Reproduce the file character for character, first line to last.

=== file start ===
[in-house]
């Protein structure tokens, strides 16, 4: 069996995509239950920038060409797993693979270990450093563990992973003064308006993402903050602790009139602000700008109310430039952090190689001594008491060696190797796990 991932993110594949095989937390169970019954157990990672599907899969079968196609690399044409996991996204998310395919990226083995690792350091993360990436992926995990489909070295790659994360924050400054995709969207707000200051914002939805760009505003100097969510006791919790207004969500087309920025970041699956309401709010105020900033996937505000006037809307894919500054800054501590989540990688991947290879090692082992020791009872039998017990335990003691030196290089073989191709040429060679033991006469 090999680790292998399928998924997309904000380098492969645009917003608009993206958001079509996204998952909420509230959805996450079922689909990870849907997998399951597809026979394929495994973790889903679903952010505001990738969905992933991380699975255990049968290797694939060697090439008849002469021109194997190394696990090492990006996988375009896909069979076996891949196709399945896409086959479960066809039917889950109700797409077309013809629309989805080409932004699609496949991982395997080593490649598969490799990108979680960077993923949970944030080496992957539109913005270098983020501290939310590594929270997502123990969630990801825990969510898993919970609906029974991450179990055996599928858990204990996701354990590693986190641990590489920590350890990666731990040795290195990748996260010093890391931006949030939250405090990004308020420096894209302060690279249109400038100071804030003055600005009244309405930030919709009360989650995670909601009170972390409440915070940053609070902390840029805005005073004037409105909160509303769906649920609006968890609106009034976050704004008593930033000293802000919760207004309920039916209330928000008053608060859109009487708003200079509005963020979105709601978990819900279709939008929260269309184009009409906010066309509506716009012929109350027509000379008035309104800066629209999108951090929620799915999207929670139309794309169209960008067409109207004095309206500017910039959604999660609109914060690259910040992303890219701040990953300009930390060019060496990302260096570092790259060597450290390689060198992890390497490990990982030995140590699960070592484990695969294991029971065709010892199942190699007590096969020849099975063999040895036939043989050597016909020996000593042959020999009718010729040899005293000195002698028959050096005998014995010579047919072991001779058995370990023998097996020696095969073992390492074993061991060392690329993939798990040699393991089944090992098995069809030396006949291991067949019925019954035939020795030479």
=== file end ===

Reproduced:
[in-house]
């Protein structure tokens, strides 16, 4: 069996995509239950920038060409797993693979270990450093563990992973003064308006993402903050602790009139602000700008109310430039952090190689001594008491060696190797796990 991932993110594949095989937390169970019954157990990672599907899969079968196609690399044409996991996204998310395919990226083995690792350091993360990436992926995990489909070295790659994360924050400054995709969207707000200051914002939805760009505003100097969510006791919790207004969500087309920025970041699956309401709010105020900033996937505000006037809307894919500054800054501590989540990688991947290879090692082992020791009872039998017990335990003691030196290089073989191709040429060679033991006469 090999680790292998399928998924997309904000380098492969645009917003608009993206958001079509996204998952909420509230959805996450079922689909990870849907997998399951597809026979394929495994973790889903679903952010505001990738969905992933991380699975255990049968290797694939060697090439008849002469021109194997190394696990090492990006996988375009896909069979076996891949196709399945896409086959479960066809039917889950109700797409077309013809629309989805080409932004699609496949991982395997080593490649598969490799990108979680960077993923949970944030080496992957539109913005270098983020501290939310590594929270997502123990969630990801825990969510898993919970609906029974991450179990055996599928858990204990996701354990590693986190641990590489920590350890990666731990040795290195990748996260010093890391931006949030939250405090990004308020420096894209302060690279249109400038100071804030003055600005009244309405930030919709009360989650995670909601009170972390409440915070940053609070902390840029805005005073004037409105909160509303769906649920609006968890609106009034976050704004008593930033000293802000919760207004309920039916209330928000008053608060859109009487708003200079509005963020979105709601978990819900279709939008929260269309184009009409906010066309509506716009012929109350027509000379008035309104800066629209999108951090929620799915999207929670139309794309169209960008067409109207004095309206500017910039959604999660609109914060690259910040992303890219701040990953300009930390060019060496990302260096570092790259060597450290390689060198992890390497490990990982030995140590699960070592484990695969294991029971065709010892199942190699007590096969020849099975063999040895036939043989050597016909020996000593042959020999009718010729040899005293000195002698028959050096005998014995010579047919072991001779058995370990023998097996020696095969073992390492074993061991060392690329993939798990040699393991089944090992098995069809030396006949291991067949019925019954035939020795030479």